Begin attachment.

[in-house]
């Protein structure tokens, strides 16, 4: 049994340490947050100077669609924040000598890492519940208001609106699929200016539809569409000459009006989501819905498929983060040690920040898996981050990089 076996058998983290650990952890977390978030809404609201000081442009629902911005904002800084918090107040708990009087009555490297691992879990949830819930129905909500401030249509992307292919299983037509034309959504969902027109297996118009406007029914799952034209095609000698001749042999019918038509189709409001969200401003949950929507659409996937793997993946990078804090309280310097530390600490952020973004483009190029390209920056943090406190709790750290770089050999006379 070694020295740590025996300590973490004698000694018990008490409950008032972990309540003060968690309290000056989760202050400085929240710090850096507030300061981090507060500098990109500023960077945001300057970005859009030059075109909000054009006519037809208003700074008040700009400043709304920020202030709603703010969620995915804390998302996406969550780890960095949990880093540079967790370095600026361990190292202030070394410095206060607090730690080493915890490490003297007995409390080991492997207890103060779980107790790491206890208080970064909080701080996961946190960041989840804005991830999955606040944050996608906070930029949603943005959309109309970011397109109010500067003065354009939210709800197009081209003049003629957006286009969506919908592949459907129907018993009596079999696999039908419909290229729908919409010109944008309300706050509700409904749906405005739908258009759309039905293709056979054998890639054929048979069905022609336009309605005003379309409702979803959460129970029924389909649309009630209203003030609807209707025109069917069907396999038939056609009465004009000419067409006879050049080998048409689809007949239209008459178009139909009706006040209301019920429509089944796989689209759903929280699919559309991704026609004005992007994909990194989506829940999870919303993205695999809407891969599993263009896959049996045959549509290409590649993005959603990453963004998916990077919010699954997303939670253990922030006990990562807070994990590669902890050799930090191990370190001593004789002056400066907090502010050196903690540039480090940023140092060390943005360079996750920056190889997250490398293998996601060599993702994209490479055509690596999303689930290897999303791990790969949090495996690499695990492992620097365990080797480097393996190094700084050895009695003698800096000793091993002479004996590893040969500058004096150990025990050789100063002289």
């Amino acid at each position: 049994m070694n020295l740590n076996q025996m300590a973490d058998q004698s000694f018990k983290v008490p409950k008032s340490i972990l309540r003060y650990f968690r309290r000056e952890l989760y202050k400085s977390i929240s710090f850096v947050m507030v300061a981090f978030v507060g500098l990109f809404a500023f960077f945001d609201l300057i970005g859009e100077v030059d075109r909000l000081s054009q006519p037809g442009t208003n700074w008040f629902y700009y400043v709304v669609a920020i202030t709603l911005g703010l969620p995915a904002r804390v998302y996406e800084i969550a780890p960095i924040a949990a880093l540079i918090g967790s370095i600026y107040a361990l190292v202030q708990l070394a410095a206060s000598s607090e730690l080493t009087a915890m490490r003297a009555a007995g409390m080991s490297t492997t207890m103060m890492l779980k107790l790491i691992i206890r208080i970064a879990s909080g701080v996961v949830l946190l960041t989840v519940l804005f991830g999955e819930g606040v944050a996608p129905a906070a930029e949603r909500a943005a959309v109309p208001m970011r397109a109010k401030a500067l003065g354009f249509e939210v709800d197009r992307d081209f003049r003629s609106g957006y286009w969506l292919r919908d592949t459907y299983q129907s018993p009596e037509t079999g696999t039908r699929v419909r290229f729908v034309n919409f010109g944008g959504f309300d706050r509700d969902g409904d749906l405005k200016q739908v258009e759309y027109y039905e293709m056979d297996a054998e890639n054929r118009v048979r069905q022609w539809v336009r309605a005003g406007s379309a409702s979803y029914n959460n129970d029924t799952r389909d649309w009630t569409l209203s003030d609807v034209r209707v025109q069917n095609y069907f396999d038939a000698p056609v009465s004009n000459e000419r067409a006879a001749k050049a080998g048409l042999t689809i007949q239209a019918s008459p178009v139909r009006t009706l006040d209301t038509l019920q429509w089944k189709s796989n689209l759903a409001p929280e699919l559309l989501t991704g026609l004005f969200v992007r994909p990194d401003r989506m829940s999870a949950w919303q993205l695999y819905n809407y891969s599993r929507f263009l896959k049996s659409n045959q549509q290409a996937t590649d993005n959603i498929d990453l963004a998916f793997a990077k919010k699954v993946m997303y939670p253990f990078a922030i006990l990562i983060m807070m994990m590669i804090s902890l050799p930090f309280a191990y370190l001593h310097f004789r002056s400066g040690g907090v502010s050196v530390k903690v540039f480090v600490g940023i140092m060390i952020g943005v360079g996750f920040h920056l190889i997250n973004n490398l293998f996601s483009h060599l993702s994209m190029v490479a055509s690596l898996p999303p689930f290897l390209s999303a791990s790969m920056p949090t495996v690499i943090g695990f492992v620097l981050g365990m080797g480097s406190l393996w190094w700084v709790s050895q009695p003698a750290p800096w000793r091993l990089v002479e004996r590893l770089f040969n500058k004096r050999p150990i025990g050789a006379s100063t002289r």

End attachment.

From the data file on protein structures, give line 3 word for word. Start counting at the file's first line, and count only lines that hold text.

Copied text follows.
């Amino acid at each position: 049994m070694n020295l740590n076996q025996m300590a973490d058998q004698s000694f018990k983290v008490p409950k008032s340490i972990l309540r003060y650990f968690r309290r000056e952890l989760y202050k400085s977390i929240s710090f850096v947050m507030v300061a981090f978030v507060g500098l990109f809404a500023f960077f945001d609201l300057i970005g859009e100077v030059d075109r909000l000081s054009q006519p037809g442009t208003n700074w008040f629902y700009y400043v709304v669609a920020i202030t709603l911005g703010l969620p995915a904002r804390v998302y996406e800084i969550a780890p960095i924040a949990a880093l540079i918090g967790s370095i600026y107040a361990l190292v202030q708990l070394a410095a206060s000598s607090e730690l080493t009087a915890m490490r003297a009555a007995g409390m080991s490297t492997t207890m103060m890492l779980k107790l790491i691992i206890r208080i970064a879990s909080g701080v996961v949830l946190l960041t989840v519940l804005f991830g999955e819930g606040v944050a996608p129905a906070a930029e949603r909500a943005a959309v109309p208001m970011r397109a109010k401030a500067l003065g354009f249509e939210v709800d197009r992307d081209f003049r003629s609106g957006y286009w969506l292919r919908d592949t459907y299983q129907s018993p009596e037509t079999g696999t039908r699929v419909r290229f729908v034309n919409f010109g944008g959504f309300d706050r509700d969902g409904d749906l405005k200016q739908v258009e759309y027109y039905e293709m056979d297996a054998e890639n054929r118009v048979r069905q022609w539809v336009r309605a005003g406007s379309a409702s979803y029914n959460n129970d029924t799952r389909d649309w009630t569409l209203s003030d609807v034209r209707v025109q069917n095609y069907f396999d038939a000698p056609v009465s004009n000459e000419r067409a006879a001749k050049a080998g048409l042999t689809i007949q239209a019918s008459p178009v139909r009006t009706l006040d209301t038509l019920q429509w089944k189709s796989n689209l759903a409001p929280e699919l559309l989501t991704g026609l004005f969200v992007r994909p990194d401003r989506m829940s999870a949950w919303q993205l695999y819905n809407y891969s599993r929507f263009l896959k049996s659409n045959q549509q290409a996937t590649d993005n959603i498929d990453l963004a998916f793997a990077k919010k699954v993946m997303y939670p253990f990078a922030i006990l990562i983060m807070m994990m590669i804090s902890l050799p930090f309280a191990y370190l001593h310097f004789r002056s400066g040690g907090v502010s050196v530390k903690v540039f480090v600490g940023i140092m060390i952020g943005v360079g996750f920040h920056l190889i997250n973004n490398l293998f996601s483009h060599l993702s994209m190029v490479a055509s690596l898996p999303p689930f290897l390209s999303a791990s790969m920056p949090t495996v690499i943090g695990f492992v620097l981050g365990m080797g480097s406190l393996w190094w700084v709790s050895q009695p003698a750290p800096w000793r091993l990089v002479e004996r590893l770089f040969n500058k004096r050999p150990i025990g050789a006379s100063t002289r």